Stock markets rose Wednesday but ultimately fell after Federal Reserve Chairman Jerome H. Powell dashed investor hopes that the end of central bank rate hikes may soon be over. and closed the deal.
The S&P 500 plunged to a 2.5% loss in a day after swinging between gains and losses as Powell spoke about the Fed’s latest decision at an afternoon press conference.
Stocks started the day lower as investors braced for the Federal Reserve’s (Fed) hike in interest rates by another 0.75 percentage points. The central bank followed through on its predictions, but attention soon turned to what he thought the Fed would do about future rate hikes.
The Fed’s first statement, released in conjunction with the rate hike decision, appeared to indicate a more cautious approach, explaining the large rate hikes that had already occurred and the economic impact of those rate hikes being felt. He points out that it may still take some time.
The S&P 500 rallied and climbed into positive territory shortly after the statement was released. But the recovery quickly stalled once Mr. Powell began public comment, and rates could be higher than previously expected.
He said it was “premature” to talk about rising suspension rates. Investors reacted quickly and the S&P 500 plummeted. Treasury trading reversed as well, with yields rising in the late afternoon. The Fed’s change-sensitive 2-year Treasury yield rose 0.06 percentage points to close at 4.59%.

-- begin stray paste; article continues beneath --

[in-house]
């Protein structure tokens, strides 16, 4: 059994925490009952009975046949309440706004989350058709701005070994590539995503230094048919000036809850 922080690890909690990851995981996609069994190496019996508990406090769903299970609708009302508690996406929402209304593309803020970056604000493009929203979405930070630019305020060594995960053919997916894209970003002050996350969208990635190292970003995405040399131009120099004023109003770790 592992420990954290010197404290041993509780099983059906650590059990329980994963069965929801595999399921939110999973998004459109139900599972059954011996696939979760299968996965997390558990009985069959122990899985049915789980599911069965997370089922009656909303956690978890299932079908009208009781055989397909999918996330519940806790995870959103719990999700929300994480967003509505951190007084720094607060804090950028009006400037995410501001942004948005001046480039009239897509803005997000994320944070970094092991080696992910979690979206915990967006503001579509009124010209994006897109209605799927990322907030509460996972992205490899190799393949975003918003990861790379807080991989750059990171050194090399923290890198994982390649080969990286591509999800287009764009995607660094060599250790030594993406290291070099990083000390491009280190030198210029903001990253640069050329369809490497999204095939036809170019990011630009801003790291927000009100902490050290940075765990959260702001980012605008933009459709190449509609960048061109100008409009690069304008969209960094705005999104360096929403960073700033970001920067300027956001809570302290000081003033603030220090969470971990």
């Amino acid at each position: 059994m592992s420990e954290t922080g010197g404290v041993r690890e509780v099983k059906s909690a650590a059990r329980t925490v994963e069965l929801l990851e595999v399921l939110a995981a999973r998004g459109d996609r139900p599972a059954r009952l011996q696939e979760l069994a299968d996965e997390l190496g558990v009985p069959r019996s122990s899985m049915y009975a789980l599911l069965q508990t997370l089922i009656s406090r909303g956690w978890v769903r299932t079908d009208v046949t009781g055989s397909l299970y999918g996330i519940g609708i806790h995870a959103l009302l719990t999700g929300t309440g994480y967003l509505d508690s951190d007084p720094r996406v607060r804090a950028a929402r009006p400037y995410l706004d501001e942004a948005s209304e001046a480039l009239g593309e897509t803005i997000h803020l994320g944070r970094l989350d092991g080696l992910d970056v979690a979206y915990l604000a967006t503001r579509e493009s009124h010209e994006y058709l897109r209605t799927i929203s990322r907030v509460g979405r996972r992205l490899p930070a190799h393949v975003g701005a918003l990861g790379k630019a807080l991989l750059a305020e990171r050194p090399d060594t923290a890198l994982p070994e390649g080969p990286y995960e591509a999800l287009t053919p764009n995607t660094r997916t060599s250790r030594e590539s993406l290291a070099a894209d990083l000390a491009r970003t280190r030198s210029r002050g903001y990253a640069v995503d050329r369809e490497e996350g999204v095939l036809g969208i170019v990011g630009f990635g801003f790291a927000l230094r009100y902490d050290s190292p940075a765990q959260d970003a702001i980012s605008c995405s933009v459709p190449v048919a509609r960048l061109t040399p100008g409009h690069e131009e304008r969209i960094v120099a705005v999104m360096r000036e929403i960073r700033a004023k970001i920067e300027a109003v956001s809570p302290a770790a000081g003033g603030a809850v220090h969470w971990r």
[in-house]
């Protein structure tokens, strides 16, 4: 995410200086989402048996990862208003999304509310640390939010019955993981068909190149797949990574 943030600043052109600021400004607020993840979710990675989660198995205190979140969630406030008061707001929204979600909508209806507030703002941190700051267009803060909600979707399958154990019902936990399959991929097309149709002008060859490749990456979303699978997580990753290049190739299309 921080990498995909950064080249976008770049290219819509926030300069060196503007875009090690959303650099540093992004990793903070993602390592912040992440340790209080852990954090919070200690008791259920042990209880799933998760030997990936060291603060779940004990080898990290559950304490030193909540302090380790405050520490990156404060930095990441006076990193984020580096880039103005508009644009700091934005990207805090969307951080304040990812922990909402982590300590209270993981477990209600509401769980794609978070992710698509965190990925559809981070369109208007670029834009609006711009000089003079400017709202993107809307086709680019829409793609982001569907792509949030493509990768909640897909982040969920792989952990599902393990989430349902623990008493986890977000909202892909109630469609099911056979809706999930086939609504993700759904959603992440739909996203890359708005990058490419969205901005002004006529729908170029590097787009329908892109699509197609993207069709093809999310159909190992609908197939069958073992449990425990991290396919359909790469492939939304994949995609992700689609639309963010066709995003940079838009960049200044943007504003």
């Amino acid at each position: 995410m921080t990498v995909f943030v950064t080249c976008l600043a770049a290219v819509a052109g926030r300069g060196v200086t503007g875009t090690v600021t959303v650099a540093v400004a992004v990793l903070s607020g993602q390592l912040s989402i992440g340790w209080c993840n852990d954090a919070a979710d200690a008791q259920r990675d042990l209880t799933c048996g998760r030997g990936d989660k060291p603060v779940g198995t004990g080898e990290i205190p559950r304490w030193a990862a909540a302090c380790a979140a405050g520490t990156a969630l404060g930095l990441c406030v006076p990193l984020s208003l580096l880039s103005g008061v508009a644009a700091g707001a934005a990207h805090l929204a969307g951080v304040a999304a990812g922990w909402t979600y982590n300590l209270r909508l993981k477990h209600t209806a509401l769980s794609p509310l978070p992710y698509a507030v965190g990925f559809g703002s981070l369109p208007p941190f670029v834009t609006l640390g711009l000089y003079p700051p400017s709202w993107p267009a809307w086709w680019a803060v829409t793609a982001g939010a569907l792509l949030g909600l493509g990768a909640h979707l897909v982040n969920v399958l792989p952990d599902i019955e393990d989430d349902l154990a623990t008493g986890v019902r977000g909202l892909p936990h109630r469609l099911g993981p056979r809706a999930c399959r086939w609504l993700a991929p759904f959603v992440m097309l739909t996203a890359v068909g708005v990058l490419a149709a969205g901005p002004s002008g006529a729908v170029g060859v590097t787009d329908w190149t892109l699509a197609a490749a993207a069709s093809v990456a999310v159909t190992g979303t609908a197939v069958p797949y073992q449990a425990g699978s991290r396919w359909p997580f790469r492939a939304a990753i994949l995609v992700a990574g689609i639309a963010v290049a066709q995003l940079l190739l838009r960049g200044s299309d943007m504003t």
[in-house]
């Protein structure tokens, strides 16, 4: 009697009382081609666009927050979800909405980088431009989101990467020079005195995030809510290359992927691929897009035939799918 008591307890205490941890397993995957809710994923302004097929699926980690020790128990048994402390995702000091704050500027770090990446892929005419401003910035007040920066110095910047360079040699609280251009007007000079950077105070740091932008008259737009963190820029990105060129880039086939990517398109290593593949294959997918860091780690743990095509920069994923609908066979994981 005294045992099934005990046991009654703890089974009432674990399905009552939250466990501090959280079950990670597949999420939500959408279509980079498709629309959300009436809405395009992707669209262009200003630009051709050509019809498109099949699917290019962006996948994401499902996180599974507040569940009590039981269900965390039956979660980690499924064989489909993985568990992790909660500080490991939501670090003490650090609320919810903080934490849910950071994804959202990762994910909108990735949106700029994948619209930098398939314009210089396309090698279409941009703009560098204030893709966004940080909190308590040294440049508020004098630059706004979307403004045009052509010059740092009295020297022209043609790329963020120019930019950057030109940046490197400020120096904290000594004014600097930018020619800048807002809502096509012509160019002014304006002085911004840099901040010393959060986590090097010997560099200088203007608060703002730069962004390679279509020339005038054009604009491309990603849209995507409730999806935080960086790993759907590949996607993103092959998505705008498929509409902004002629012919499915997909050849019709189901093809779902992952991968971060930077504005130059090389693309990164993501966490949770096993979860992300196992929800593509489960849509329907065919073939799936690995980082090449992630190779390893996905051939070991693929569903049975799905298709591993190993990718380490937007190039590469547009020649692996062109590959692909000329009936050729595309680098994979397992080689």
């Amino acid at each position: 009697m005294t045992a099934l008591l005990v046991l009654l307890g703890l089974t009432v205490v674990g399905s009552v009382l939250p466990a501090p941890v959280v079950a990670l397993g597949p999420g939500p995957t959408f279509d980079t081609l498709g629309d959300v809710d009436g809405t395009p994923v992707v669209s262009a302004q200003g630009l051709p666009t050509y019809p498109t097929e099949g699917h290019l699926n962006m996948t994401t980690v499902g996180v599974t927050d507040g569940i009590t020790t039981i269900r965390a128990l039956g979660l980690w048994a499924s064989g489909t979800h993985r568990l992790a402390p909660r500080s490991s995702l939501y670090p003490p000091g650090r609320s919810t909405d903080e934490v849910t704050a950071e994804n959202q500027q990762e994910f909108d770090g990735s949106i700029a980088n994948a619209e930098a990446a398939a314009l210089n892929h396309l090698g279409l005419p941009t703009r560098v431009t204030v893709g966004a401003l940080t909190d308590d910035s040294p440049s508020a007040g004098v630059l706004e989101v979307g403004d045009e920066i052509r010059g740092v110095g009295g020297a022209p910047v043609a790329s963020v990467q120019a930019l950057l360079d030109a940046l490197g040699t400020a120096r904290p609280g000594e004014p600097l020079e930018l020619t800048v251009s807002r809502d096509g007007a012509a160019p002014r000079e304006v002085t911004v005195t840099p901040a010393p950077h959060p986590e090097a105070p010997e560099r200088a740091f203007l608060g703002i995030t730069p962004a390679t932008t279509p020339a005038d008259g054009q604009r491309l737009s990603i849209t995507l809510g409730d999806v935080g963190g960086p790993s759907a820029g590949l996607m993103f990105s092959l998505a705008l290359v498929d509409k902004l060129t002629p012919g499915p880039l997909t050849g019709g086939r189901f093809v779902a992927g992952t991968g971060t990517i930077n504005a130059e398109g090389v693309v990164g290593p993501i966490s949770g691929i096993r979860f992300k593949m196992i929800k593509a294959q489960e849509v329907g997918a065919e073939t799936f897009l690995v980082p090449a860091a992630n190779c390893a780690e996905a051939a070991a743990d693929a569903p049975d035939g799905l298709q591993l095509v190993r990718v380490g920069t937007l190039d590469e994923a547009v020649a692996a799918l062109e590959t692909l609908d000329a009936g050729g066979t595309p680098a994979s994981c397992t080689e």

What a Federal Reserve rate hike means for you
Renter’s toll. The Federal Reserve has been raising the main interest rate, the Federal Funds Rate, in an attempt to keep inflation in check. By raising the rates banks charge each other for overnight loans, the Fed will create a ripple effect. Directly or indirectly, consumer borrowing costs will rise.
“Wow! If you’re listening in the back to see if you’re still there and your dad says there’s still a long way to go, you’re on your way,” said Rob Waldner, chief fixed income strategist at Invesco. “I was struck by it.”
Thursday’s stock market crash extended to Asia. Most of the region’s markets were down by noon in Seoul, with Hong Kong and Australia’s benchmark indexes each down more than 2%.
Investors hoped that attendance at Wednesday’s Fed meeting could ease the pace of rate hikes.
The S&P 500 rose about 8% in October, partly because corporate earnings beat expectations, but partly because some investors began betting on a pivot in the Fed’s message. It affects
Powell has made similar remarks in the past about the need to ultimately delay rate hikes, but Wednesday’s lesson for investors is that the Fed remains firmly focused on tackling inflation. It was that there was.
But some investors questioned how clear the Fed itself was about what it would take to persuade it to stop raising rates. Mr. Waldner said investors were unsure of what the central bank would do next. It is unclear what is needed to change the
“Until we answer these questions, the volatility will continue,” he said.
Morgan Stanley global chief economist Seth Carpenter said he was waiting for more specifics on when the Fed would decide it was appropriate to stop raising rates before Powell’s press conference. Said there was
The Fed’s first statement, released before Powell spoke, said the central bank was trying to reach a position where inflation would decline “over time.” These words suggest that inflation does not need to fall to his Fed’s 2% target, perhaps just stop accelerating as it has in recent months.
“How clear are they in their minds about what conditions they need to scale back and eventually stop hiking?” Carpenter said.
Vivek Shankar contributed to the report.